Facial recognition software could be applied to managing people during pandemics.
Recently, police forces have come under criticism for their engagement of facial recognition technologies. But pandemic response plans may increasingly incorporate surveillance.
There are few guarantees that the facial recognition system is secure or even that it is accurate.
You’d thinking flying in a plane would be more dangerous than driving a car. In reality it’s much safer, partly because the aviation industry is heavily regulated. Airlines must stick to strict standards…
How you feel about eating chips and wearing your pyjamas out – experiments show how differently you react when you’re being observed.
The more we use facial recognition, the more we see its limits and its risks.
When it comes to faces, most of us are typical-recognisers, with just a small percentage classed as super-recognisers.
“Super-recognisers” who can identify a range of ethnicities could help increase fraud detection rates at passport control and decrease false conviction rates that have relied on CCTV.
Emotion recognition technology, an outgrowth of facial recognition technology, continues to advance quickly.
A report calls for banning the use of emotion recognition technology. An AI and computer vision researcher explains the potential and why there’s growing concern.
Andrew Hastie said the broad objectives of the identity-matching system were sound, but key changes were needed to ensure privacy and transparency.
Human rights groups say the bill is an attempt to introduce mass surveillance to Australia and an egregious breach of individual privacy.
Surveillance software that identifies people from CCTV is eroding human rights and democracy.
You can’t change your fingerprint if it’s stolen like you’d change your password.
Is there still time to reach the ‘off’ button?
Legal bans and moratoriums on other emerging technologies need not be permanent or absolute, but the more powerful a technology is, the more care it requires to operate safely.
Are any of these faces real?
Research has found ways to detect deepfakes through flaws that can’t be fixed easily by the fakers.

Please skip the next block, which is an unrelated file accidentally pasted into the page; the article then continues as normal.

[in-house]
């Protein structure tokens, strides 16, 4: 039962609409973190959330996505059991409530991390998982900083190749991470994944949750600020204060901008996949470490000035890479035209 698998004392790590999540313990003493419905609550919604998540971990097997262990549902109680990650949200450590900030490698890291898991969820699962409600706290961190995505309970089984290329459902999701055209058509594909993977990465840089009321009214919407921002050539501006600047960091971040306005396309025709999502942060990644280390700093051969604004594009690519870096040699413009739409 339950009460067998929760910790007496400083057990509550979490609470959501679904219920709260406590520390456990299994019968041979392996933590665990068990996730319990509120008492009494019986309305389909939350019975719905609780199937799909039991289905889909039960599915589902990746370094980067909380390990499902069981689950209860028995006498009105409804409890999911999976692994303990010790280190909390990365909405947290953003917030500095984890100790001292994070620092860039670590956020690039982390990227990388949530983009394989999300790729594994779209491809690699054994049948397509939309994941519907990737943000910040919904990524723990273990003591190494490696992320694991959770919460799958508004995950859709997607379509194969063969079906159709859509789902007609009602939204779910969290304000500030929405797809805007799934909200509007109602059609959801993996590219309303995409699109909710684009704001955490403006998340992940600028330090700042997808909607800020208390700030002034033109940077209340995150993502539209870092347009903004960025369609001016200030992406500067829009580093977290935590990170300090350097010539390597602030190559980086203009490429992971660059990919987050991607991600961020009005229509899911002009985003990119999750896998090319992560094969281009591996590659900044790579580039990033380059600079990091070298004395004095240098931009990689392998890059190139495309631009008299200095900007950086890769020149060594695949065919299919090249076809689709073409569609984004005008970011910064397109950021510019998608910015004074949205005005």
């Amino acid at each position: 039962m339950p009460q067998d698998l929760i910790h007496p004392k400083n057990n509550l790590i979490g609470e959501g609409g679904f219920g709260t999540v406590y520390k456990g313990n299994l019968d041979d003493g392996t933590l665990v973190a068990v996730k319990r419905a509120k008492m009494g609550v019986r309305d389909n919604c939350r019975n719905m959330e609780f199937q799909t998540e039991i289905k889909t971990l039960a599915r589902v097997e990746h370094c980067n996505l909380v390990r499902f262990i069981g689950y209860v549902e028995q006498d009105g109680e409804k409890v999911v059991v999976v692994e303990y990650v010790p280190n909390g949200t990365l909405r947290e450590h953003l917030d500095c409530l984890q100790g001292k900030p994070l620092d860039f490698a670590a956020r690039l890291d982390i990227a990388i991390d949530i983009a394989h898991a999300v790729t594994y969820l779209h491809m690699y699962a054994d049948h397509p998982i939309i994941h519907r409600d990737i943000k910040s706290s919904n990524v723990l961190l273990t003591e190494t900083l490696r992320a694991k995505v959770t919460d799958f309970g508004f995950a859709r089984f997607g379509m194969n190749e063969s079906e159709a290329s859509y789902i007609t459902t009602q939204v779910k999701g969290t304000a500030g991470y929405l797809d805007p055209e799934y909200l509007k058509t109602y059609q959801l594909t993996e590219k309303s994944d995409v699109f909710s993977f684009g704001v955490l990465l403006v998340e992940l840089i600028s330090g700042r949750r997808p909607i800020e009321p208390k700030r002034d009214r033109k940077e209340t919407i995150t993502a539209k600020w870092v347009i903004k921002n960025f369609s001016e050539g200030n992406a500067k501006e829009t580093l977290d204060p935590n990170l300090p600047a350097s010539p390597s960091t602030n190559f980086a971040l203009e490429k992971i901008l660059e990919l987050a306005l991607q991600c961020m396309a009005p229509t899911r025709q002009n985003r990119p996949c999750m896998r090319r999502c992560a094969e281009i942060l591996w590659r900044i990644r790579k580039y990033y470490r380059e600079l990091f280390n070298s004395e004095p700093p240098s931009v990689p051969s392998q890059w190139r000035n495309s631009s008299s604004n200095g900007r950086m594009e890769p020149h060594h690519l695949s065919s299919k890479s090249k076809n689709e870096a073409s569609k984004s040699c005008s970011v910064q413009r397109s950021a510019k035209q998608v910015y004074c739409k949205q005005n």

Campaigners in the UK are pushing to protect privacy and make the security services more accountable.
Social biases in digital tech create racist face recognition software and sexist hiring tools, but more data collection isn’t the answer.
A SenseTime artificial intelligence system monitors an intersection in China.
AI can help make government more efficient – but at what cost? Citizens’ lives could be better or worse, based on how the technology is used.
Let’s work together.
People – individually and in groups – were not as good at facial recognition as an algorithm. But five people plus the algorithm, working together, were even better.
Sometimes the questions become too much for artificial intelligence systems.
When algorithms are at work, there should be a human safety net to prevent harming people. Artificial intelligence systems can be taught to ask for help.
Biometric systems are increasingly used in our civil, commercial and national defence applications.
Current techniques to protect biometric details, such as face recognition or fingerprints, from hacking are effective, but advances in AI are rendering these protections obsolete.
One of these people is on a wanted list for theft. A super-recogniser may pick them at a glance.
Even the world’s best available training – used to train police, border control agents and other security personnel – does not compensate for natural talent in face recognition.
Facial recognition is already in our schools.
New technologies like facial recognition are coming – whether we like it or not. We can’t turn back the tide, but we can manage new technology to do the least harm and most good.